Dinner at Rosa’s

Sometimes jobs fall right into your god damned lap.

Paulie and Tosh were sitting at a booth in Rosa’s, a twenty-four hour diner directly off the highway in a town that had grown up only to serve it. The highway, not Rosa’s. In the same large parking lot as Rosa’s there was a Trucker’s Haven Quick Stop and Mini-Mart, two separate gas stations, a couple dozen trucks parked for the night, and a handful of prostitutes making their rounds. Across the street was a large but cheap hotel called The Cozy Shack, which Paulie and Tosh had been arguing about. Paulie wanted to stop for the night. It was almost midnight, they had been driving since before nine that morning, and they still had something like six hours to get to Miami, despite crossing the Georgia-Florida line a few miles back. Tosh just wanted to make a run for it and sleep when they get there. They wouldn’t be able to start poking around until evening, anyway, so if they got into town around four, they could sleep until midafternoon.

“We won’t get there around four,” Paulie said. “We’ll be too busy being dead after falling asleep behind the wheel and steering the car into the Everglades.”

“We’re not going anywhere near the Everglades.”

“Not the point,” Paulie said. He took a sip of his coffee and made the same wincing face he had made after every sip he had taken of the wretched thing.

“Why are you still drinking that?” Tosh asked.

“I paid for it.”

“It was a dollar. I’ll give you the dollar if you stop drinking it and making that stupid face.”

“It’s the principle of the thing. And now you’re just avoiding this all together. Maybe we won’t drive the car into the Everglades. Maybe it will be a swamp. Maybe it will be an orange tree, or Cinderella’s fucking castle. The point is it won’t be on the road anymore.”

“I’m not tired. I’m nocturnal, remember?”

“You’re also a terrible driver.”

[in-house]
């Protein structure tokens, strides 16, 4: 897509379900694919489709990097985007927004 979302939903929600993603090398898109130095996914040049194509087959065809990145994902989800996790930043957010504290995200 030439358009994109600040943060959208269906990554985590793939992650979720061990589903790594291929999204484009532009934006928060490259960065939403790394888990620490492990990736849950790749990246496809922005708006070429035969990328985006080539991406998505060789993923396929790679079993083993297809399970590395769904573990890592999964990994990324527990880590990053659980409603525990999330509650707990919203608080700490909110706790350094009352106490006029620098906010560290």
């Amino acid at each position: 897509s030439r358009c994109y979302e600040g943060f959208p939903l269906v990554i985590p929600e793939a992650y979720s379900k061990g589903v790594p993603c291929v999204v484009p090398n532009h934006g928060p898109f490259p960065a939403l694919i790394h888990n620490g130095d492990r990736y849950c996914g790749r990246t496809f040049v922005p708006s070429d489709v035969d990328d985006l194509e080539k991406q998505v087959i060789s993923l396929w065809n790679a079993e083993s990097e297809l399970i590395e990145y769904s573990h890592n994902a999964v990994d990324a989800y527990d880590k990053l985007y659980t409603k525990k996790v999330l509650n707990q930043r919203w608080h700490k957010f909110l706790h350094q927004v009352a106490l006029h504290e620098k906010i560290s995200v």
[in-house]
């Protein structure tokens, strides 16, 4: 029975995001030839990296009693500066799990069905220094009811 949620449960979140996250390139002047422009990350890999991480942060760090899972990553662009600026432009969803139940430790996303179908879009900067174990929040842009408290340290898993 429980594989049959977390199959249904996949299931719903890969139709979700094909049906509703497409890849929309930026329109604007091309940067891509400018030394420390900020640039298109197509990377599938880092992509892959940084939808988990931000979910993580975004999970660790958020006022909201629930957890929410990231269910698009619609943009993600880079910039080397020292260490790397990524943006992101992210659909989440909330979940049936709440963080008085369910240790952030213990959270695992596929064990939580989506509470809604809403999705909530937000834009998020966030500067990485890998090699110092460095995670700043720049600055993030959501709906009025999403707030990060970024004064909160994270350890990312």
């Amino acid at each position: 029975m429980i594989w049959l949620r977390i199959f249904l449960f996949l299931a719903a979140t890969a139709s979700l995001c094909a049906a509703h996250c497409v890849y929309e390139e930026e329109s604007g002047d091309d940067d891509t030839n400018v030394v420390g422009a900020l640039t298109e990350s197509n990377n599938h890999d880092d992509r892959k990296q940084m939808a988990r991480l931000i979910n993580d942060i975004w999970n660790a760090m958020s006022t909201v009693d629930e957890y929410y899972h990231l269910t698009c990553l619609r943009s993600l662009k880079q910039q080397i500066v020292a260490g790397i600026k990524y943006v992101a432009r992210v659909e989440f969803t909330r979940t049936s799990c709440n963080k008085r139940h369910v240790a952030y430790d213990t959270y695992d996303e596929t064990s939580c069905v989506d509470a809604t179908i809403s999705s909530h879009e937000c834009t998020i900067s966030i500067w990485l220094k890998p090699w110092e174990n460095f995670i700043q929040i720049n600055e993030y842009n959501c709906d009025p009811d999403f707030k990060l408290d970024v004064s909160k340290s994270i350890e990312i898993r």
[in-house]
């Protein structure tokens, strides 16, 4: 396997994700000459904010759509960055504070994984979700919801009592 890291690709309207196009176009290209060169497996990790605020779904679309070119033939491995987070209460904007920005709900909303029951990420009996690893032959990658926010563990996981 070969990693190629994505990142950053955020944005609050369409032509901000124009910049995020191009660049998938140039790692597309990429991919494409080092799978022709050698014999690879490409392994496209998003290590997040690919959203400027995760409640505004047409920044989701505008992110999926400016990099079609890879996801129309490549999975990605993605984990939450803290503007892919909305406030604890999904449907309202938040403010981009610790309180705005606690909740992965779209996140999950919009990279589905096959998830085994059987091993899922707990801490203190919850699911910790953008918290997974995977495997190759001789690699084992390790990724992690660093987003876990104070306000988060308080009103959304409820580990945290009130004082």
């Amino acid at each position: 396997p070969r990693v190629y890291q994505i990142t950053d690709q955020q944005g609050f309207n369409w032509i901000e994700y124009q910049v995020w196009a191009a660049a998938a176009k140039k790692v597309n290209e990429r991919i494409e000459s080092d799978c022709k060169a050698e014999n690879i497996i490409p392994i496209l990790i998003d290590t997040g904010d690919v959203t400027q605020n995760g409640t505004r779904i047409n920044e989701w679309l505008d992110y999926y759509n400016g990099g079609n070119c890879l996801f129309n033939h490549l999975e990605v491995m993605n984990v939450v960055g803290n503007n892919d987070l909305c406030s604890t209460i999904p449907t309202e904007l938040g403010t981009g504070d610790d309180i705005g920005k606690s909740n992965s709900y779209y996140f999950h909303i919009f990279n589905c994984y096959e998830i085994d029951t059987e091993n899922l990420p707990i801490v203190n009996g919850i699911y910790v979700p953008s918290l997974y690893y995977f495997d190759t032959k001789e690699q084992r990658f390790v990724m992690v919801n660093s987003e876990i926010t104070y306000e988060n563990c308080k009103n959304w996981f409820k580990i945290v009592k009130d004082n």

“Fuck you.”

“How many accidents have we been in the past three years? How many have been your fault?”

“I feel like this is beside the point.”

“Can I get you boys a refill?”

The waitress was blonde, busty, middle aged, and shamelessly flirting with Tosh. As did most of the women they met. Tosh was annoyingly attractive. Even Paulie had to admit it, and it pissed him right off. Tall, broad shoulders, muscular, with this blond hair that did this attractive wave thing on his head and these blue eyes that were so bright they practically served as high beams. A lot of the women would start talking to him thinking he was a movie star or a model. The bastard.

The cherry on top of the annoying, gorgeous cake was the charm. Tosh was handsome. Tosh knew it. Tosh knew how to use it. He smiled at the busty waitress so his dimples came out and Paulie thought she was going to swoon right in front of them, dropping the coffee pot and the tray of pie slices she was carrying.

“I think I’ve had my fill of caffeine for the night, Charlene, but my friend here would love a top off.”

“What? No, I don’t, I’m-”

Charlene wasn’t listening to him. She wasn’t even really looking at him, or his coffee cup, gauging when to stop out of the corner of her eye while she eye fucked Tosh. Thankfully, she missed her mark and only filled the cup up halfway.